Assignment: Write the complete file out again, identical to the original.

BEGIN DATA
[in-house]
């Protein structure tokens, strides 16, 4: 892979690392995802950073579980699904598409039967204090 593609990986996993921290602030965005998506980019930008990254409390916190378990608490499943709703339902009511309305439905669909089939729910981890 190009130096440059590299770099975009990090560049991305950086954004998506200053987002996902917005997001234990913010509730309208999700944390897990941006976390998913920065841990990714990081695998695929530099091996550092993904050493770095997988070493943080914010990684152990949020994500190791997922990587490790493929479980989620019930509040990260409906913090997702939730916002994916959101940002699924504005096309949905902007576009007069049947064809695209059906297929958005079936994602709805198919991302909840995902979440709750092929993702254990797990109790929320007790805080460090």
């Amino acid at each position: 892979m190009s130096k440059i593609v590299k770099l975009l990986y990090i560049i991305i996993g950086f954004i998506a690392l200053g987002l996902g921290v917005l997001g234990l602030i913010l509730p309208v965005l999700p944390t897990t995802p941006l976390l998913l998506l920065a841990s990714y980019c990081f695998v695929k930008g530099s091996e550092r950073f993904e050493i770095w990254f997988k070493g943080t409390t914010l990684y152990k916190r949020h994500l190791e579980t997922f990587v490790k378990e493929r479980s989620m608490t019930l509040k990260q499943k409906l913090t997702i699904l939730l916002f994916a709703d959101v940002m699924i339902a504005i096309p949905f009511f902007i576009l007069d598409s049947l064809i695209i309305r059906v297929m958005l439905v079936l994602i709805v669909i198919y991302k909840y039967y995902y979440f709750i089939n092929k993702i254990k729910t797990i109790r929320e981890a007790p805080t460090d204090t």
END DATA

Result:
[in-house]
């Protein structure tokens, strides 16, 4: 892979690392995802950073579980699904598409039967204090 593609990986996993921290602030965005998506980019930008990254409390916190378990608490499943709703339902009511309305439905669909089939729910981890 190009130096440059590299770099975009990090560049991305950086954004998506200053987002996902917005997001234990913010509730309208999700944390897990941006976390998913920065841990990714990081695998695929530099091996550092993904050493770095997988070493943080914010990684152990949020994500190791997922990587490790493929479980989620019930509040990260409906913090997702939730916002994916959101940002699924504005096309949905902007576009007069049947064809695209059906297929958005079936994602709805198919991302909840995902979440709750092929993702254990797990109790929320007790805080460090």
């Amino acid at each position: 892979m190009s130096k440059i593609v590299k770099l975009l990986y990090i560049i991305i996993g950086f954004i998506a690392l200053g987002l996902g921290v917005l997001g234990l602030i913010l509730p309208v965005l999700p944390t897990t995802p941006l976390l998913l998506l920065a841990s990714y980019c990081f695998v695929k930008g530099s091996e550092r950073f993904e050493i770095w990254f997988k070493g943080t409390t914010l990684y152990k916190r949020h994500l190791e579980t997922f990587v490790k378990e493929r479980s989620m608490t019930l509040k990260q499943k409906l913090t997702i699904l939730l916002f994916a709703d959101v940002m699924i339902a504005i096309p949905f009511f902007i576009l007069d598409s049947l064809i695209i309305r059906v297929m958005l439905v079936l994602i709805v669909i198919y991302k909840y039967y995902y979440f709750i089939n092929k993702i254990k729910t797990i109790r929320e981890a007790p805080t460090d204090t």